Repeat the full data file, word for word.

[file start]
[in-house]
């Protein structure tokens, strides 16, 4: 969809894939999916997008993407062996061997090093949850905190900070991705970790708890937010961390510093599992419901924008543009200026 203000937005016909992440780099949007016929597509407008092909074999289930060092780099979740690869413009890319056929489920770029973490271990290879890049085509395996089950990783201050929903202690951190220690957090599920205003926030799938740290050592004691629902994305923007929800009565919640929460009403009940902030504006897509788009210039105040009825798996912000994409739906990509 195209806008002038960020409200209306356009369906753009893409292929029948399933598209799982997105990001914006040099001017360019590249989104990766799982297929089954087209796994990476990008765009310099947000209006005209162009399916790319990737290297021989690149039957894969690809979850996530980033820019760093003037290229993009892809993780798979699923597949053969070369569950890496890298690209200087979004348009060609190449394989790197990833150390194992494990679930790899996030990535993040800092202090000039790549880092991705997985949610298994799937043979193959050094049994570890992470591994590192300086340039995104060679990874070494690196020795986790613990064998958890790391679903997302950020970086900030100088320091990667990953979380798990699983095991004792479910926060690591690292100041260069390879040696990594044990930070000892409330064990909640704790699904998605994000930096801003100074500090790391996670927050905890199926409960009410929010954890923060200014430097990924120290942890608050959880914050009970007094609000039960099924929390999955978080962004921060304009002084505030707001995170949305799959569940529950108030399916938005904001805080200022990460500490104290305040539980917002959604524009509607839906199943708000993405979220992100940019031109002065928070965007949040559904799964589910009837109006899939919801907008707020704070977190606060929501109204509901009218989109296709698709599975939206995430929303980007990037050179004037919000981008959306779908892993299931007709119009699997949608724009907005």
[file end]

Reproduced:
[in-house]
């Protein structure tokens, strides 16, 4: 969809894939999916997008993407062996061997090093949850905190900070991705970790708890937010961390510093599992419901924008543009200026 203000937005016909992440780099949007016929597509407008092909074999289930060092780099979740690869413009890319056929489920770029973490271990290879890049085509395996089950990783201050929903202690951190220690957090599920205003926030799938740290050592004691629902994305923007929800009565919640929460009403009940902030504006897509788009210039105040009825798996912000994409739906990509 195209806008002038960020409200209306356009369906753009893409292929029948399933598209799982997105990001914006040099001017360019590249989104990766799982297929089954087209796994990476990008765009310099947000209006005209162009399916790319990737290297021989690149039957894969690809979850996530980033820019760093003037290229993009892809993780798979699923597949053969070369569950890496890298690209200087979004348009060609190449394989790197990833150390194992494990679930790899996030990535993040800092202090000039790549880092991705997985949610298994799937043979193959050094049994570890992470591994590192300086340039995104060679990874070494690196020795986790613990064998958890790391679903997302950020970086900030100088320091990667990953979380798990699983095991004792479910926060690591690292100041260069390879040696990594044990930070000892409330064990909640704790699904998605994000930096801003100074500090790391996670927050905890199926409960009410929010954890923060200014430097990924120290942890608050959880914050009970007094609000039960099924929390999955978080962004921060304009002084505030707001995170949305799959569940529950108030399916938005904001805080200022990460500490104290305040539980917002959604524009509607839906199943708000993405979220992100940019031109002065928070965007949040559904799964589910009837109006899939919801907008707020704070977190606060929501109204509901009218989109296709698709599975939206995430929303980007990037050179004037919000981008959306779908892993299931007709119009699997949608724009907005």